29 November 2021

How To Make Your Money Last In Retirement

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The Problem 

As longevity continues to increase, it gets harder and harder for investors without large fixed benefit pensions (which are becoming rarer and rarer) to come up with a "foolproof" plan for being sure that they do not outlive their money. This problem is compounded by the fact that – as the length of retirement increases – the potential for large-scale inflation over the course of the retirement period grows. In addition, massive changes in the economy can occur over such a long period, leading to unpredictable portfolio returns.

These problems are relatively "new" in that many of our parents did not really have to address them. First of all, there has been a massive increase in longevity (living beyond 90 is increasingly common) without much of an increase in the average time at which retirement commences and this results in a much, much longer expected period of time that has to be financed.

Secondly, there has been (partly for the very reason of increased longevity) a dramatic decline in private defined benefit pension plans. More and more private employers have switched to defined contribution plans such as 401(k)s and have phased out the old defined benefit plans.

There is no easy answer to the problems created by this new situation but there may be some utility in organizing one's thinking and focusing on some of the more important decisions that one will make either explicitly, or implicitly by inaction.

Social Security Timing 

A big issue for many retirees is the question of when to take social security. As a general rule, once full retirement is reached, a retiree can elect to defer social security for a term up to age 70 and will receive an additional 8 percent per payment for each year of deferral.

Many pundits come down strongly on one side or another of this issue. In fact, there are a number of individual circumstances that may vary the result in different cases.

As an example, take an individual entitled to receive $30,000 per year at age 67. If he defers, he foregoes the $90,000 he would have received between ages 67 and 70 but will receive an additional $7200 per year for the rest of his life by waiting. Is it a good decision to wait? An economics professor of mine always asked the question "compared to what?" And that is a big consideration here. Just what will our retiree be doing with the $90,000 if he does not wait? Depending very much on the answer to that question, it can be a good decision or a terrible decision to wait.

For example, our retiree may take the $90,000 and buy an annuity. If he does, he will be essentially exchanging the $90,000 for a lifetime stream of benefits. The only problem is that that stream of benefits obtainable in an annuity will almost invariably be considerably less attractive than the additional $7200 per year (plus inflation) that the Social Security Administration will pay him for waiting. So, for that retiree, the answer is almost certainly that it is better to wait.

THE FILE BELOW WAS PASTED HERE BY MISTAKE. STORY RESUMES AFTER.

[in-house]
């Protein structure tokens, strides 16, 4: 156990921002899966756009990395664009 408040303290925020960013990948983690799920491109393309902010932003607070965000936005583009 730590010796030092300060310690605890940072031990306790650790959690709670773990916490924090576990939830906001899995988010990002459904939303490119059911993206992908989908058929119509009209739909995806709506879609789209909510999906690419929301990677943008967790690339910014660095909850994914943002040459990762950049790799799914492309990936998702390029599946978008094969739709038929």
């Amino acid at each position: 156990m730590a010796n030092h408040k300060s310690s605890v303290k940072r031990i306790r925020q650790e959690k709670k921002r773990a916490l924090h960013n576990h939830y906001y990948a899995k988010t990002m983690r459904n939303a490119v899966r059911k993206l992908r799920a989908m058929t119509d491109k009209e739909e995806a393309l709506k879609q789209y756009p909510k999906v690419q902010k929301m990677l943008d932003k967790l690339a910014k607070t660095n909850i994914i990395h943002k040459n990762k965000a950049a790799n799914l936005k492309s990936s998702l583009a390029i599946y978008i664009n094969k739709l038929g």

As an alternative, our retiree may be one of the very large number of investors who like to keep a large portion of their portfolios in cash or cash-like assets returning a taxable rate of less than 1%. Once again, if our retiree plans to do that with the $90,000, then he is probably better off waiting and getting the higher social security payments.

On the other hand, if our retiree plans to invest the $90,000 in a well-designed portfolio of dividend investments and preferred stocks, it is very possible that he can earn a yield of 7% or more. Thus, by age 70, he may have piled up as much as $100,000 with compounding. At this point, he can earn $6,000 a year in yield, and - while this is less than $7200 - he has the advantage of holding the $100,000. Unless he sets some new records for longevity, he is quite likely to come out ahead.

So, there is no real answer to the question. It all depends upon what the retiree is planning to do with the $90,000 if he or she does not defer social security.

It should be noted that there are other considerations that vary - the health of the retiree, the age of the retiree's spouse, and the spouse's social security situation. A very healthy retiree or one with a much younger spouse who will assume the retiree's level of social security may lead to a situation in which the higher benefit achieved by waiting is collected for 40 or even 50 years. As this becomes more probable, the case for waiting gets stronger.

The Housing Decision 

One of the most important decisions in retirement is housing - the choices between owning and renting, staying and moving, paying off the mortgage or not, etc. Again, individual circumstances vary and lead to different optimal choices. For many retirees, with a home that they have owned for 20 or more years in a metro area with rising real estate prices and a paid-off mortgage, the home may be their most valuable asset. It may be possible to raise a considerable amount of money by selling the home and moving to a less expensive area or a smaller residence.